Langerian mindfulness argues that acting from a single perspective, routinized behaviors, repetitions, exposure to recursive forms of behavior, and indulgence in hackneyed ways of living, an outcome-oriented attitude without paying attention to process are among the factors that can give rise to mindlessness. 

Revising our mindsets, sitting back and observing our thoughts, feelings, behaviours and interpretations, understanding the differences between thoughts and actions, experiencing detachment (that nothing should own us) and compassion are prerequisites for experiencing the delectable taste of mindfulness. 

“Mindfulness opens up the path for developing a radical transformation of one’s being.

Dr. Sayyed Mohsen Fatemi

I invite you to exercise mindfulness today by being present in your academic journey and the learning process and by not paying attention only to the outcome(s), whether that is a good grade or to graduate.

Only adopting an outcome-oriented attitude could make it more likely to fall into acts like academic misconduct and academic violations which may not only deprive you of a true learning experience and exploration of one’s strengths and performance, but worsen your mental health and wellbeing (stress, anxiety, depression).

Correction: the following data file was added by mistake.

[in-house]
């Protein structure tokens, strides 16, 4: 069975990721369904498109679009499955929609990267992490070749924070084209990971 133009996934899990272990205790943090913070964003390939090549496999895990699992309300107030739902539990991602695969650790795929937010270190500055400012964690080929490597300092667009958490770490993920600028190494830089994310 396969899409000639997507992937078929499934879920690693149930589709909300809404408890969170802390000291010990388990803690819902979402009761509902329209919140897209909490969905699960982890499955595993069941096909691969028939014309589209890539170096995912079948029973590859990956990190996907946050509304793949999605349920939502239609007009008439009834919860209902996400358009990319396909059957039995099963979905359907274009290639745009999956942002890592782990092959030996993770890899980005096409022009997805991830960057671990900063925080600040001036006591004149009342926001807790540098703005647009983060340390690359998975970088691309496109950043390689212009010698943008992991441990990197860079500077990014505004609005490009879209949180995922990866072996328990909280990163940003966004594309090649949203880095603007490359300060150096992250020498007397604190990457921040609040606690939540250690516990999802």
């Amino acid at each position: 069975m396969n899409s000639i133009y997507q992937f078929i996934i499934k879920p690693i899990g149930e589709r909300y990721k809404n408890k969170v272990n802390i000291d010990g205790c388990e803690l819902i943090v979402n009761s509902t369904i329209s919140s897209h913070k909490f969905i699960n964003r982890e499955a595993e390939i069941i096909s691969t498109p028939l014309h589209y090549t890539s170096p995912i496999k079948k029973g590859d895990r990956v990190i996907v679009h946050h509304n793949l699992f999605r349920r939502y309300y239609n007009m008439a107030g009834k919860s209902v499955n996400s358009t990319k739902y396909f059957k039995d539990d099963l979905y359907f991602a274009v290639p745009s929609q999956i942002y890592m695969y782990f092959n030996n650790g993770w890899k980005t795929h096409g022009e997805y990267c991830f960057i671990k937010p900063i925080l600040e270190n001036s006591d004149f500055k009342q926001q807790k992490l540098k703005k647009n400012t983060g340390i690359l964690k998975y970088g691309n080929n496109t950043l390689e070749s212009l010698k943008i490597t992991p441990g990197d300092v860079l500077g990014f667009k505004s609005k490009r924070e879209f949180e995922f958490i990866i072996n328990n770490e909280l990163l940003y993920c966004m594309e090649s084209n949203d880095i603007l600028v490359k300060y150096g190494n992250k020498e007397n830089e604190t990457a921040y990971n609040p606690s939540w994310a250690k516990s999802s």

Make every choice regarding your mental health or academic progress, knowing that it counts. There lies power within the aspirations, development and growth as a student, learner, and a person that you can reach by making choices while adopting mindfulness.

Having said that, the choices you have made in the past should not define you or limit you, but you can always define your life with the choices you make. There are many resources that can support you, and accessing them is a choice that is available for you. Check out the Resource Hub page for more! 

Please see below a short bio for Dr. Fatemi.


Dr. Sayyed Mohsen Fatemi Biography

Dr. Sayyed Mohsen Fatemi completed his postdoctoral studies in the department of psychology at Harvard University where he has also served as a Teaching Fellow, an Associate and a Fellow.

He is a frequently published author and has been the keynote speaker of numerous international conferences.